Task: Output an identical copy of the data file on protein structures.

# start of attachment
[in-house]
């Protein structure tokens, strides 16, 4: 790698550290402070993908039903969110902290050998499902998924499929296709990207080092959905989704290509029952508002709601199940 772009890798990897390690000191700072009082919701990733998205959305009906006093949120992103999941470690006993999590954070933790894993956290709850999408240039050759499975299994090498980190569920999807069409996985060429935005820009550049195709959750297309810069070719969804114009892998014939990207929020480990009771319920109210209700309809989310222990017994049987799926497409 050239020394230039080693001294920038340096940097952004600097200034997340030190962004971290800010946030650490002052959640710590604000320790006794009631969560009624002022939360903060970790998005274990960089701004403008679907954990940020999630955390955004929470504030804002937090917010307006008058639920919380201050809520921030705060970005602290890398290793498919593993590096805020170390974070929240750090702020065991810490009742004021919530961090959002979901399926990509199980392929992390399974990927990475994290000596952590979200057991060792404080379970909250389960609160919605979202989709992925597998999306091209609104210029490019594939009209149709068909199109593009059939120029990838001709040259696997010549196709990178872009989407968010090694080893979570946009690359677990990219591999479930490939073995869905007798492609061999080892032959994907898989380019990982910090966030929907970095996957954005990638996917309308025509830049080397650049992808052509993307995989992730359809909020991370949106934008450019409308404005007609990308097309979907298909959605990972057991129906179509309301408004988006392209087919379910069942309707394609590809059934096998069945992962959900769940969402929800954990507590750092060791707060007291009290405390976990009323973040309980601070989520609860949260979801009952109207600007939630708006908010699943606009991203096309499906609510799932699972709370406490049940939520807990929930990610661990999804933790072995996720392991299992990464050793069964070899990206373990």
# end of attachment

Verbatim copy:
[in-house]
């Protein structure tokens, strides 16, 4: 790698550290402070993908039903969110902290050998499902998924499929296709990207080092959905989704290509029952508002709601199940 772009890798990897390690000191700072009082919701990733998205959305009906006093949120992103999941470690006993999590954070933790894993956290709850999408240039050759499975299994090498980190569920999807069409996985060429935005820009550049195709959750297309810069070719969804114009892998014939990207929020480990009771319920109210209700309809989310222990017994049987799926497409 050239020394230039080693001294920038340096940097952004600097200034997340030190962004971290800010946030650490002052959640710590604000320790006794009631969560009624002022939360903060970790998005274990960089701004403008679907954990940020999630955390955004929470504030804002937090917010307006008058639920919380201050809520921030705060970005602290890398290793498919593993590096805020170390974070929240750090702020065991810490009742004021919530961090959002979901399926990509199980392929992390399974990927990475994290000596952590979200057991060792404080379970909250389960609160919605979202989709992925597998999306091209609104210029490019594939009209149709068909199109593009059939120029990838001709040259696997010549196709990178872009989407968010090694080893979570946009690359677990990219591999479930490939073995869905007798492609061999080892032959994907898989380019990982910090966030929907970095996957954005990638996917309308025509830049080397650049992808052509993307995989992730359809909020991370949106934008450019409308404005007609990308097309979907298909959605990972057991129906179509309301408004988006392209087919379910069942309707394609590809059934096998069945992962959900769940969402929800954990507590750092060791707060007291009290405390976990009323973040309980601070989520609860949260979801009952109207600007939630708006908010699943606009991203096309499906609510799932699972709370406490049940939520807990929930990610661990999804933790072995996720392991299992990464050793069964070899990206373990």